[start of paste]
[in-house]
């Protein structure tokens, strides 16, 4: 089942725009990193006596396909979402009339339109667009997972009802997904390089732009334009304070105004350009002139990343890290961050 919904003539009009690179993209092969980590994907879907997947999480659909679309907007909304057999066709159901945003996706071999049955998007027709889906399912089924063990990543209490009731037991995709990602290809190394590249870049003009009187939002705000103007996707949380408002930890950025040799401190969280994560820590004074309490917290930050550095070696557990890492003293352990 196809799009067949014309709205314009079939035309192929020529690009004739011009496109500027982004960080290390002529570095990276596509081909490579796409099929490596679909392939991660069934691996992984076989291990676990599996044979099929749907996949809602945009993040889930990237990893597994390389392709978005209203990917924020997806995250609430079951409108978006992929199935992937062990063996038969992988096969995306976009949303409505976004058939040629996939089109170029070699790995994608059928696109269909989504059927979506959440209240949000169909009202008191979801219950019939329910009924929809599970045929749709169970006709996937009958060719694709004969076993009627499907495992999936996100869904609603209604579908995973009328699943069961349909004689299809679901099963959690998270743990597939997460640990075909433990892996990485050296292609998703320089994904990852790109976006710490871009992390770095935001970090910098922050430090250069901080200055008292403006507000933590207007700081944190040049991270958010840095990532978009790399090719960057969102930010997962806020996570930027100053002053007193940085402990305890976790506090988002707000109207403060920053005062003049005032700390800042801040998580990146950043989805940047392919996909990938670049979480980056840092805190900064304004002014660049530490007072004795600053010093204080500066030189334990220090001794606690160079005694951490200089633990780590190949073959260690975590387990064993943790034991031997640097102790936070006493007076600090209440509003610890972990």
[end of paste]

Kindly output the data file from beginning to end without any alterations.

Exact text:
[in-house]
């Protein structure tokens, strides 16, 4: 089942725009990193006596396909979402009339339109667009997972009802997904390089732009334009304070105004350009002139990343890290961050 919904003539009009690179993209092969980590994907879907997947999480659909679309907007909304057999066709159901945003996706071999049955998007027709889906399912089924063990990543209490009731037991995709990602290809190394590249870049003009009187939002705000103007996707949380408002930890950025040799401190969280994560820590004074309490917290930050550095070696557990890492003293352990 196809799009067949014309709205314009079939035309192929020529690009004739011009496109500027982004960080290390002529570095990276596509081909490579796409099929490596679909392939991660069934691996992984076989291990676990599996044979099929749907996949809602945009993040889930990237990893597994390389392709978005209203990917924020997806995250609430079951409108978006992929199935992937062990063996038969992988096969995306976009949303409505976004058939040629996939089109170029070699790995994608059928696109269909989504059927979506959440209240949000169909009202008191979801219950019939329910009924929809599970045929749709169970006709996937009958060719694709004969076993009627499907495992999936996100869904609603209604579908995973009328699943069961349909004689299809679901099963959690998270743990597939997460640990075909433990892996990485050296292609998703320089994904990852790109976006710490871009992390770095935001970090910098922050430090250069901080200055008292403006507000933590207007700081944190040049991270958010840095990532978009790399090719960057969102930010997962806020996570930027100053002053007193940085402990305890976790506090988002707000109207403060920053005062003049005032700390800042801040998580990146950043989805940047392919996909990938670049979480980056840092805190900064304004002014660049530490007072004795600053010093204080500066030189334990220090001794606690160079005694951490200089633990780590190949073959260690975590387990064993943790034991031997640097102790936070006493007076600090209440509003610890972990």